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Untitled, Takuya Hayaki, 2016, Spray paint on paper, 8 1/4 x 7 1/4 inches

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Takuya Hayaki is a Japanese mixed-media artist based in Brooklyn, New York, originally from the Saga prefecture of Kyushu, the southernmost island of Japan’s main islands. Hayaki draws inspiration from time, the transformations that take place within it, the layers and weathering of surfaces that mark its passing. Follow on Instagram @hayakitakuya

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Gabriel Hopson

Gabriel Hopson

 

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Gabriel Hopson is an emerging American mixed-media painter and conceptual artist from Los Alamos, New Mexico, living and working in Besancon, France. Drawing inspiration from his environment, he most often marries traditional fine art practices with the influence of technology resulting in a hybrid aesthetic. He reflects much on his own identity and the fleeting, influential “self.”

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Selfie Object

In the work shown here, Gabriel explores the phenomenon of the “selfie” and the power of the internet. In an attempt to grasp his own digital experiences and observations of social media he creates a tangible interpretation, an installation montage of pinned-up bagged images and objects, random eye-catching materials, shiny hardware and print-outs of Wikipedia articles. Interspersed within the installation are his ‘Selfie Objects,’ actual printed selfies or profile pictures of him placed in 3D generated frames with removable filters distorting his image. The question is, what does one gain in reality from their digital world?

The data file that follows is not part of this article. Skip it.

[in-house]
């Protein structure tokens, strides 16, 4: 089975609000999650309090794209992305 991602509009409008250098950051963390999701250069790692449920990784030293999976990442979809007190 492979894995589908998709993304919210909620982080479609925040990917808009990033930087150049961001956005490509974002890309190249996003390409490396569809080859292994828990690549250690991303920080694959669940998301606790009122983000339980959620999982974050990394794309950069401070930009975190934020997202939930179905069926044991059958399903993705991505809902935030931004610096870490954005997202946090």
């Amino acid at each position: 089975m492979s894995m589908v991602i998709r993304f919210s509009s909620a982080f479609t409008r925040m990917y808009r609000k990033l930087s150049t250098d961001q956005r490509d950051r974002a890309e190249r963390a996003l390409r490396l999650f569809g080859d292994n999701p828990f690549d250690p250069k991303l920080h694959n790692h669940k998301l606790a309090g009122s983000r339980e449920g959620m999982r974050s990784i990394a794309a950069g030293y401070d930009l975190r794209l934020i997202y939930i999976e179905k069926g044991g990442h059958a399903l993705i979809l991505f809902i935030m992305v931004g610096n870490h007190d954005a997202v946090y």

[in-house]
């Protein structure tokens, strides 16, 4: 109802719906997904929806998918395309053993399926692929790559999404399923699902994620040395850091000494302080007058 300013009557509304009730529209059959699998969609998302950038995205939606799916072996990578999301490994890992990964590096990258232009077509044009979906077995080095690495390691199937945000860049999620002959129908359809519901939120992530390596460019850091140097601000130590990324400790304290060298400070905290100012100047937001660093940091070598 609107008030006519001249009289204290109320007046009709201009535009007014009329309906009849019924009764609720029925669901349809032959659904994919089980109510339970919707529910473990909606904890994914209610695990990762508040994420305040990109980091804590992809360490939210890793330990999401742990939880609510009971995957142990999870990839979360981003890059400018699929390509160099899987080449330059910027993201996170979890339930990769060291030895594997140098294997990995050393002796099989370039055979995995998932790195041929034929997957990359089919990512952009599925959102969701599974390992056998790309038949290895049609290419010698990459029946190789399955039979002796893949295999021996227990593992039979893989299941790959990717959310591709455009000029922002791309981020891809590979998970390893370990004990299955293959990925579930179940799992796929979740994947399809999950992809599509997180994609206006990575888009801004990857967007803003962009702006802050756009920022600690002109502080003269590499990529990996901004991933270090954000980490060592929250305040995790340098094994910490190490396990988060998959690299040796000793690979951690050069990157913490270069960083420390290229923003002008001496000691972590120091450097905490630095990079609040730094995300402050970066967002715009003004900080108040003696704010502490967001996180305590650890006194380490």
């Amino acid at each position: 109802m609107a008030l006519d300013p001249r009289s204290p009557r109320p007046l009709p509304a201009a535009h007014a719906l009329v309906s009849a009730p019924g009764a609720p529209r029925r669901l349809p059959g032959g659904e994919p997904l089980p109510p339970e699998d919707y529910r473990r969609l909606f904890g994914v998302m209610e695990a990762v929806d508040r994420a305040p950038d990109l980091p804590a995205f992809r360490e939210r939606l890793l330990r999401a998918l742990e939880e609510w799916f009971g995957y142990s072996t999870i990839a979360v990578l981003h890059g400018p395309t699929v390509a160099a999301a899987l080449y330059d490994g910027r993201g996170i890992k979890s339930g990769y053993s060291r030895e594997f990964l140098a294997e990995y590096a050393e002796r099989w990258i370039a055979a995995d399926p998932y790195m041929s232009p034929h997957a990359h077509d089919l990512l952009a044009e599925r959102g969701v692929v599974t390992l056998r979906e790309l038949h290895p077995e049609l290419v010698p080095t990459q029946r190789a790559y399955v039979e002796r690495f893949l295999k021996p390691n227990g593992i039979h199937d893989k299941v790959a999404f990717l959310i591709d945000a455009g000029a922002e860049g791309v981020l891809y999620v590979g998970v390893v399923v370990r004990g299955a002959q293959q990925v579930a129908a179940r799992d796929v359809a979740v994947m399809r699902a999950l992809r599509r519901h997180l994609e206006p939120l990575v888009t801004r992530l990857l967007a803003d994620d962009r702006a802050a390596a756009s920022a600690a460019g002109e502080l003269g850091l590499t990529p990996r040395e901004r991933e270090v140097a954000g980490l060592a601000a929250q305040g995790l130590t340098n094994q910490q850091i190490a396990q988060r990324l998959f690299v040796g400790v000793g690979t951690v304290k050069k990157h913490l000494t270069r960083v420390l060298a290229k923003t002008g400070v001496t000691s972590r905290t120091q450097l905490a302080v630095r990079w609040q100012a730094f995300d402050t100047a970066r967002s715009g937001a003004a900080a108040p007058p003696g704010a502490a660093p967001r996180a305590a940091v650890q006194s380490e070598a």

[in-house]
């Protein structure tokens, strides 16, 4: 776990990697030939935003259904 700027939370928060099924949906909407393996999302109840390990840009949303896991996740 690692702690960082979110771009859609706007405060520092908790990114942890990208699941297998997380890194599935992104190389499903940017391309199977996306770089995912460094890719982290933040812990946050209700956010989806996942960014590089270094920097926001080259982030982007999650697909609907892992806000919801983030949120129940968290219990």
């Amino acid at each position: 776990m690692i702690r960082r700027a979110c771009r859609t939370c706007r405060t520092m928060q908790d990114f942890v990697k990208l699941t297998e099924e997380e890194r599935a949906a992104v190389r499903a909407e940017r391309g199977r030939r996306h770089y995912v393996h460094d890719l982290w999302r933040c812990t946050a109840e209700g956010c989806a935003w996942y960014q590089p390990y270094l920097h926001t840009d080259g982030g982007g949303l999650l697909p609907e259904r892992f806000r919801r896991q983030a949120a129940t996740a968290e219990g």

Selfie Object pictured: Aura, Gabriel Hopson, 2016 Mixed Media, 3 x 2-7/8 x 1-3/4 inches (7.62 x 7.30 x 4.45 cm)

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Framed

The next featured work is from a current ongoing series. Using his iPhone camera, Gabriel documents the mundane and sometimes messy everyday moments of his life, transforming low-quality pixelated images into dreamy impressionistic watercolor paintings. What he shares is his reality, but also an idea of luxury and leisure not fully captured alone through a lense but through his reinterpretation. He encourages the viewer to idly gaze within his scenes and wear his rose-colored glasses.

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At Cloud Level, Gabriel Hopson, 2015
Watercolor on paper
17 x 21 inches (53.34 x 42.18cm)

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Imaginative Friends, Gabriel Hopson, 2015
Watercolor on paper
7.50 x 7.50 inches (19.05 x 26.67 cm)

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Metamore, Gabriel Hopson, 2015
Watercolor on paper
21 x 17 inches (53.34 x 43.18 cm)

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Quick

Here, Gabriel paints on oversized cardboard, much to the ease and his liking of scrawling onto a sketch pad. And like his manner of drawing, with an air of impulsivity, he can cast out his compositions swiftly generating large, gestural, bold paintings. By relieving the idea of longevity with eliminating the laborious task of preparing canvases, he opts for cheap cardboard thereby allowing himself to direct his energy into creating at will and in the moment.

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A memory of, I don't know where, Gabriel Hopson, 2016
Acrylic on cardboard
36 x 48 inches (91.44 x 121.92 cm)

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Red

– Works available for purchase –

This final work on view reflects Gabriel’s time since moving to New York City. He has come to appreciate the city’s beauty as he discovers it within the gritty streets and buildings of Bushwick while journeying to a destination. These simple transits become cherished. Often while riding the bus through Brooklyn, he attempts to observe a fast-moving environment, taking mental notes of people moving about their day, a pile of fallen leaves on the sidewalk, or the large pixelation in a crosswalk sign. Observations like these create a connection for him to the city and an understanding and appreciation of what creation is, be it manmade or natural.

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Thank you

Thanks for checking out EO’s Artist Feature on, Gabriel Hopson. To receive alerts on future features as well as notices for additional content and art sales, sign-up to the EO mailing list below.